FRESH AIR

Palestinian Islamic Jihad and the shell game in Gaza

May 12, 2023 | Oved Lobel

Palestinian Islamic Jihad (image: Shutterstock/Anas-Mohammed)
Palestinian Islamic Jihad (image: Shutterstock/Anas-Mohammed)

Israel is now in the midst of its third operation against Palestinian Islamic Jihad (PIJ) since 2019, and, thus far, Hamas has once again failed to join in PIJ’s retaliatory rocket fire. How does one square Israel’s sporadic, isolated attacks on PIJ with Jerusalem’s general and correct assertion that Hamas is responsible for all rocket fire from Gaza, over which Hamas has absolute control? Why does Israel bombard Hamas facilities whenever rockets are launched from Gaza except when the IDF initiates operations against PIJ’s commanders?

In the first place, one fundamental difference between these three anti-PIJ operations and the usual joint Palestinian attacks is that Israel initiated the action and chose the timing. When Hamas initiates a round of violence, as it did a month ago and as it does during larger wars, it is happy to launch scores of rockets at Israel from wherever it can alongside other groups like PIJ. But why does Hamas not then join PIJ in its retaliatory rocket launches when Israel mounts operations targeting PIJ commanders?

To understand this delicate dance, one must understand two things. First, Israel, like every country, is chiefly concerned with managing security risks below escalation thresholds and otherwise seeks to maintain the status quo. Second, the situation in Gaza is merely a microcosm of a broader shell game being conducted by Iran and its Islamic Revolutionary Guard Corps (IRGC).

PIJ was formed in the early 1980s as committed devotees of the Iranian regime founded by Ayatollah Ruhollah Khomeini, while Hamas began its existence as an organ of the Sunni Islamist Muslim Brotherhood. Yet while PIJ was ideologically beholden to Iran’s Supreme Leader from the very start, Hamas has also long since been absorbed into the IRGC’s broader command structure. While less devoted to Iranian state ideology, it has become so materially dependent on Iran that its original Muslim Brotherhood origins are of little relevance.

In Gaza, PIJ performs the same function for Hamas that Hamas now performs for Hezbollah in Lebanon and that Hezbollah and its sister proxy groups in Iraq, Syria and Yemen perform for the IRGC in Iran. Thus, when PIJ fires rockets from Gaza, Hamas is not targeted. When Hamas fires rockets from Lebanon, Hezbollah is not targeted. And when Hezbollah fires rockets from Lebanon – or the Houthis from Yemen or the Iraqi or Syrian IRGC fronts from their respective locations – Iran is not targeted. In reality, it is all part of the same IRGC command network, but all sides are saved from larger escalation by pretending otherwise.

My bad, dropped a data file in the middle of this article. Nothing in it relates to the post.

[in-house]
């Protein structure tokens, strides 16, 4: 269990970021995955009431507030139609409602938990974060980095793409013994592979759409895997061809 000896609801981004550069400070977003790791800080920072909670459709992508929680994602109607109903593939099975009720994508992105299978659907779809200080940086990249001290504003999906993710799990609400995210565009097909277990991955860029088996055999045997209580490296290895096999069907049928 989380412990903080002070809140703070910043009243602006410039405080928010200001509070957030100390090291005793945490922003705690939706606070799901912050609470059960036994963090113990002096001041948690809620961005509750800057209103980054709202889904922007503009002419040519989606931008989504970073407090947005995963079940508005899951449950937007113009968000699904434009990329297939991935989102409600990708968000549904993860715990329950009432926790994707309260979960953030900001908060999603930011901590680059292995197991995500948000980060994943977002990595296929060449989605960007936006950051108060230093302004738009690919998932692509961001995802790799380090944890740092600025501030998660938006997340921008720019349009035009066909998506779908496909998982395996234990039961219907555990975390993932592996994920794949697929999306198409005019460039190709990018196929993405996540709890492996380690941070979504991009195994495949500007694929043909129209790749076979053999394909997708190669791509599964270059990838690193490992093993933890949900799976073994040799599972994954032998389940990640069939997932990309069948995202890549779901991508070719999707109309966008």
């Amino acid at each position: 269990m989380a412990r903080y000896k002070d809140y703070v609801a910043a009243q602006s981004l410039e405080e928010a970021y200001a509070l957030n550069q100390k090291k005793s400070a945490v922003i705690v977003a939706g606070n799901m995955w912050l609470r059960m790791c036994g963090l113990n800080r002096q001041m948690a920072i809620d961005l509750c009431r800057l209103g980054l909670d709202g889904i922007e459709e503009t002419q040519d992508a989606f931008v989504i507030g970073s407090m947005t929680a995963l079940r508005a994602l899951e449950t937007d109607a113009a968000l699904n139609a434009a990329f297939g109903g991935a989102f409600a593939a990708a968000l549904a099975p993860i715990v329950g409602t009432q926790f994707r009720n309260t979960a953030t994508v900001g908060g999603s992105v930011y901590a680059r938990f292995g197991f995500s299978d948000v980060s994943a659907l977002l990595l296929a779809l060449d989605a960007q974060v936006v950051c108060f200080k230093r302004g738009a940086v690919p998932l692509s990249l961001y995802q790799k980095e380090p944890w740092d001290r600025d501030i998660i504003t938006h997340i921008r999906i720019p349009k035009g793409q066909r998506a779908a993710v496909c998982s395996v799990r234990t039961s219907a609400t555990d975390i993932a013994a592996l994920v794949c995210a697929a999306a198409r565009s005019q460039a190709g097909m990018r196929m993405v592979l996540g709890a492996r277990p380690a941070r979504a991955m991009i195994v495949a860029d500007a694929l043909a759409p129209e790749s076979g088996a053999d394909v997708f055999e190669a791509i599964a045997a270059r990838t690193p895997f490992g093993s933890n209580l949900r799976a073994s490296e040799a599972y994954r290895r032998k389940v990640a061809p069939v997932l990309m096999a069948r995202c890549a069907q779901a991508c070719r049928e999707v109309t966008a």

Israel, like other countries, has no interest in direct escalation with Iran in the near term, and so occasionally acts as if there’s a relevant distinction between these various IRGC elements, just as the UAE and Saudi Arabia pretend the Houthis in Yemen are not simply an IRGC alias and the US strikes Iraqi and Syrian IRGC front groups on occasion, but never hits Iran itself. Despite this operational pretence, all of these countries know better, and have occasionally admitted as much. For its part, Iran also wishes to avoid direct war on its territory, which is one of the primary reasons for playing the shell game with its adversaries in the first place by maintaining the fiction that its fully-controlled proxies act independently.

Israel is not currently interested in deposing or even destabilising Hamas in Gaza, given the costs of doing so and likelihood of chaos and violence if the group’s rule were to collapse. Thus, Jerusalem helps keep the Hamas regime afloat, permitting Qatar to subsidise it to the tune of approximately US$360 million annually and allowing thousands of workers into Israel from Gaza, even though it knows Hamas will collect taxes on much of their wages.

There are so many conflicts between Palestinian groups in Hamas-controlled Gaza and Israel because the latter’s policy is focussed on containing and managing them rather than changing the Hamas-run status quo, the results of which would be unpredictable and potentially very risky.

Targeting PIJ’s leadership and rocket arsenals every few years is the epitome of this policy of conflict management; after all, if there were any decisive outcomes to these anti-PIJ operations, Israel would not be launching its third in four years. PIJ knows this, Hamas knows this, Israel knows this and Iran knows this.

PIJ does not actually have operational independence from Hamas in Gaza, as Israel well knows and often says except during the operations against the group such as Black Belt in 2019, Breaking Dawn in 2022 and now Shield and Arrow. But this great game of pretend serves all sides by allowing them to limit the conflict for the time being.

 

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